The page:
He would pull the same trick soon thereafter when trashing Sens. McCain and Flake. “One vote away” on health care, he lamented. “I will not mention any names—very presidential.” The crowd laughed along. “And nobody wants me to mention your other senator, who’s weak on border, weak on crime.” Nobody wants him to say this thing that he just said.
“See, I haven’t mentioned any names, so now everybody’s happy.”
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Around the same time Trump was unleashing himself from the teleprompter to relieve himself of everything he wanted to get off his chest, the protesters that Trump said would never arrive arrived. As we were all trying to leave the rally, I overheard some attendees saying they’d just gotten text messages about large demonstrations and tear gas outside. As we exited the building, the Trump attendees, largely older, were directed south and west to get away from the scene while some protesters, mostly younger, were moving east and north to get around the barriers and toward the standoff with police.
When I turned onto Monroe Street from First Street, a group of protesters, many wearing bandanas over their mouths, ran toward me and then stopped. “False alarm,” one of them said, and they walked back to their positions in front of the cops.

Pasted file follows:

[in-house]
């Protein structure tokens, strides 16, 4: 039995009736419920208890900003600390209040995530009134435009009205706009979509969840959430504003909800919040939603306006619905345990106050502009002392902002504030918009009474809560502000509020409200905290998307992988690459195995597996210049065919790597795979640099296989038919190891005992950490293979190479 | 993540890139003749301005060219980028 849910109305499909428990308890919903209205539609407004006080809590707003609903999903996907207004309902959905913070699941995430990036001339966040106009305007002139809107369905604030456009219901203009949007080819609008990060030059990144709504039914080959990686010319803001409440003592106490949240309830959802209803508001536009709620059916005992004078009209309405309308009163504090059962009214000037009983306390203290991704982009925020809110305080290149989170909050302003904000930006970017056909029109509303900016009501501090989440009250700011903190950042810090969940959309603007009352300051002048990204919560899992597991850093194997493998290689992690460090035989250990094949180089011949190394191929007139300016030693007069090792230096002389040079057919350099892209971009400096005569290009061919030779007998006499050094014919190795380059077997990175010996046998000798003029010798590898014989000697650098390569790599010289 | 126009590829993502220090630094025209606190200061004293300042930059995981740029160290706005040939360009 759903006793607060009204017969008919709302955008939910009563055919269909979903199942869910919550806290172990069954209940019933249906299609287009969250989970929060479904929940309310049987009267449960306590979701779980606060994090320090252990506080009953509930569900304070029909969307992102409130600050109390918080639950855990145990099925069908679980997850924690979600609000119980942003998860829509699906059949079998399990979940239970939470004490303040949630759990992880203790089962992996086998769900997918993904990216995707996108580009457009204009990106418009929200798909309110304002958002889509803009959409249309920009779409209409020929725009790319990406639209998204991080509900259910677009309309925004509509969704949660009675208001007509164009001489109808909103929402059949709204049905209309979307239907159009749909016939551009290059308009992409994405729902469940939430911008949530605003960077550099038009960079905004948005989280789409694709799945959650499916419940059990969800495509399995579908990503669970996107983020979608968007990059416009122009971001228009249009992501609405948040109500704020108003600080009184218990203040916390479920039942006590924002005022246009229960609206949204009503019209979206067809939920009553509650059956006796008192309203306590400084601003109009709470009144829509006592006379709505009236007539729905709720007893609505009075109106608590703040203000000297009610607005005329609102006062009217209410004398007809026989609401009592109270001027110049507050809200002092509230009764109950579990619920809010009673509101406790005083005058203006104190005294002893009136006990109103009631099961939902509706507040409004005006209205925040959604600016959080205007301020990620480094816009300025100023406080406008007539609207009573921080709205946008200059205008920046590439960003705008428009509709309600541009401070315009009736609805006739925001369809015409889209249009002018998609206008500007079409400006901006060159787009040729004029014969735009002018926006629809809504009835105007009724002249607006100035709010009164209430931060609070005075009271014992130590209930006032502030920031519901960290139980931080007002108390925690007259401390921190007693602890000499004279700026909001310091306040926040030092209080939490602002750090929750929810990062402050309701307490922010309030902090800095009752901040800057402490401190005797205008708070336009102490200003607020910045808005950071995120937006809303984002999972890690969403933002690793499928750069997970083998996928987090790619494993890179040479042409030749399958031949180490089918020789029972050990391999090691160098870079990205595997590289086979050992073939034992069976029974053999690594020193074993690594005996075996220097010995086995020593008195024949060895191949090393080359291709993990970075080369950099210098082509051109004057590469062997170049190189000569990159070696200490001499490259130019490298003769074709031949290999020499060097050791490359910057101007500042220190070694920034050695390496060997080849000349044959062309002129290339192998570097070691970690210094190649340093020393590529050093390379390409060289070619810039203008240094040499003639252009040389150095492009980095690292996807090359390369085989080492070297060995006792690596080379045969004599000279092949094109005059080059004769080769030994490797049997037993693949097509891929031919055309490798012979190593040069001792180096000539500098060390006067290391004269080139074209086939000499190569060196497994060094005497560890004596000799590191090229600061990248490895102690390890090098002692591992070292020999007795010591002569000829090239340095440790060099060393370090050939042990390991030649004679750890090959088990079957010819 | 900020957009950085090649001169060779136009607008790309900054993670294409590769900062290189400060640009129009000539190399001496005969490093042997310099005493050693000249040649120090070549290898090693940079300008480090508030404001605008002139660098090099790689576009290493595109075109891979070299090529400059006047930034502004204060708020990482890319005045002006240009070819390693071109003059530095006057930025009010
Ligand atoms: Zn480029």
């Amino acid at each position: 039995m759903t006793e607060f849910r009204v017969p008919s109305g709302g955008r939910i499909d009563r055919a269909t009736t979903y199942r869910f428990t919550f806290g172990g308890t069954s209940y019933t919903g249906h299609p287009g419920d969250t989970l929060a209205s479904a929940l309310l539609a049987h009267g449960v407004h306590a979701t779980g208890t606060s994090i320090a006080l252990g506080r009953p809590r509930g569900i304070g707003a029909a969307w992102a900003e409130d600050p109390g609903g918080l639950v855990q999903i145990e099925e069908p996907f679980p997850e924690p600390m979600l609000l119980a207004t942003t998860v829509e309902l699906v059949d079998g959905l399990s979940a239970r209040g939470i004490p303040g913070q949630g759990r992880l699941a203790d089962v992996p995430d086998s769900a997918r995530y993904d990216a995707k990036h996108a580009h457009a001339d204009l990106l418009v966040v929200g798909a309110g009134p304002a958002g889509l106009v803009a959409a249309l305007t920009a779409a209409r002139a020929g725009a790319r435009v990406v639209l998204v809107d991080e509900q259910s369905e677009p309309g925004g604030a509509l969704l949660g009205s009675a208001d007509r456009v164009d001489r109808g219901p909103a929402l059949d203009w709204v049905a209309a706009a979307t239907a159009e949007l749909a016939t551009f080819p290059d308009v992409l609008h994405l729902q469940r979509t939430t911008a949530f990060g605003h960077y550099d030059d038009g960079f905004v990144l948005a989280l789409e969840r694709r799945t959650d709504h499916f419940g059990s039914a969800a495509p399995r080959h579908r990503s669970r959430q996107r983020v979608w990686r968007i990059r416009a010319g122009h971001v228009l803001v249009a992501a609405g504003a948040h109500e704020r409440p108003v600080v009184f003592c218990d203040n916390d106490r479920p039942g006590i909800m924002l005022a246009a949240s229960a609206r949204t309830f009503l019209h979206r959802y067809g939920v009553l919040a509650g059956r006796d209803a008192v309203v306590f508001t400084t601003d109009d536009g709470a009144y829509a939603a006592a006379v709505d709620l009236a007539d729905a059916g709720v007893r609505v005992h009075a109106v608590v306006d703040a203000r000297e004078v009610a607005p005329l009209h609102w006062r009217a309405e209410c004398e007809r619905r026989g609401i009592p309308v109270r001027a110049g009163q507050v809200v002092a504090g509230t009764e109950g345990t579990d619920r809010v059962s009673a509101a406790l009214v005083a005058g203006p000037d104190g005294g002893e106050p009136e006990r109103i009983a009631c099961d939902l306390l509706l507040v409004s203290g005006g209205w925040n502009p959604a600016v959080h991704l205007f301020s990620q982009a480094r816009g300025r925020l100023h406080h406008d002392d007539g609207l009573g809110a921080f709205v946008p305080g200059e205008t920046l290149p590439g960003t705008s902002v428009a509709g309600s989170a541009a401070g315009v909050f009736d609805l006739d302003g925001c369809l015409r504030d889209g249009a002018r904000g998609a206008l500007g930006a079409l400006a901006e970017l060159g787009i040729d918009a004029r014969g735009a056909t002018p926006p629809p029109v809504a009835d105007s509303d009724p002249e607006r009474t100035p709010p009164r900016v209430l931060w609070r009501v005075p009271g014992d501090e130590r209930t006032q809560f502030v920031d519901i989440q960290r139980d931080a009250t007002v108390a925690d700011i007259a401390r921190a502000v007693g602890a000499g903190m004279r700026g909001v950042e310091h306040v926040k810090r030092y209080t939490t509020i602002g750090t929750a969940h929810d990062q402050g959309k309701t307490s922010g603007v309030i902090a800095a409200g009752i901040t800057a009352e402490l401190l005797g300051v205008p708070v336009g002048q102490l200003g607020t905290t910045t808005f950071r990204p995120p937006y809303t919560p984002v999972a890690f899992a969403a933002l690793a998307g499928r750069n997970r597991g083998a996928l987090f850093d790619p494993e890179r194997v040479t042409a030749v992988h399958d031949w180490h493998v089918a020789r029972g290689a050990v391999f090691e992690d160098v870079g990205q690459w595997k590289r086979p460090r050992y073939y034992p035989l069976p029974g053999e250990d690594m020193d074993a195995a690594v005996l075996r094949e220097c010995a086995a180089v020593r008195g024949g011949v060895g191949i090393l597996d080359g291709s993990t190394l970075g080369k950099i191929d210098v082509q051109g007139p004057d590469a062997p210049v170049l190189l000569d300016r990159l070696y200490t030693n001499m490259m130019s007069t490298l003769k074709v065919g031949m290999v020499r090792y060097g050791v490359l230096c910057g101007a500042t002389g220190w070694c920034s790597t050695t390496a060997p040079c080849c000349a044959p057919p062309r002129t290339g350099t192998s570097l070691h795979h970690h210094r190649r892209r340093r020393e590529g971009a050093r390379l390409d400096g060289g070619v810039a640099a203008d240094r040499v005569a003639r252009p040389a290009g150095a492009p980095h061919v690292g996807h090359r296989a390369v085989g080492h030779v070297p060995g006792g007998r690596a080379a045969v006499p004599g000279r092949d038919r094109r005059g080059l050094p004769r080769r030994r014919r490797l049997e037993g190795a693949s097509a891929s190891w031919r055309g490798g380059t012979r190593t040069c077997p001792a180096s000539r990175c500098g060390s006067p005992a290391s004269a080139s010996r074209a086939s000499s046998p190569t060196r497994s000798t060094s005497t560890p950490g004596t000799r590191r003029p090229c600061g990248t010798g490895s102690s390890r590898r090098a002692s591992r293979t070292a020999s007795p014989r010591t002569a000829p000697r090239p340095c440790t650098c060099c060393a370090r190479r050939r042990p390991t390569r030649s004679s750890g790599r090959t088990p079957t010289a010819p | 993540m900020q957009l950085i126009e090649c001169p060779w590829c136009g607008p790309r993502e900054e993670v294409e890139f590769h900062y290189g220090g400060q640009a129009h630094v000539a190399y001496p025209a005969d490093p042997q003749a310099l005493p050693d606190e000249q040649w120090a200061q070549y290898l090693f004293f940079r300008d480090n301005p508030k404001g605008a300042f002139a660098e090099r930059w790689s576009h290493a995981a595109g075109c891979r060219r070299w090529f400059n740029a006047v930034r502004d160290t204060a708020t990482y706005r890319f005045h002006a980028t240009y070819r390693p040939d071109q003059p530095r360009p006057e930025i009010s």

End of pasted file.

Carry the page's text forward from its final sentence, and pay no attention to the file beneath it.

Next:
There weren’t too many demonstrators left, but the ones that were there faced a barricade of cops in riot gear. One protester I spoke with told me that a couple hours earlier the block had been packed “like a club” in peaceful protest, and only the remaining stragglers were left. A helicopter circled overhead blasting the message that remaining protesters were subject to arrest, and to go home.
A police statement would later claim that protesters had been throwing “rocks and bottles,” which led to the crackdown. I did not personally see any instigating events before hearing the bangs and seeing (and tasting) the cloud of dispersed gas as the line of cops advanced. Once the police began moving forward, I saw some protesters hurl plastic bottles at the officers while in retreat. Some protesters tried to start a “don’t throw shit!” chant, but the confrontation was over in about a minute. A fresh city block of protesters had been cleared, and everyone in the area, including yours truly, was coughing and struggling to open their eyes.
By our redefinition of terms in 2017, it was a normal night of politics.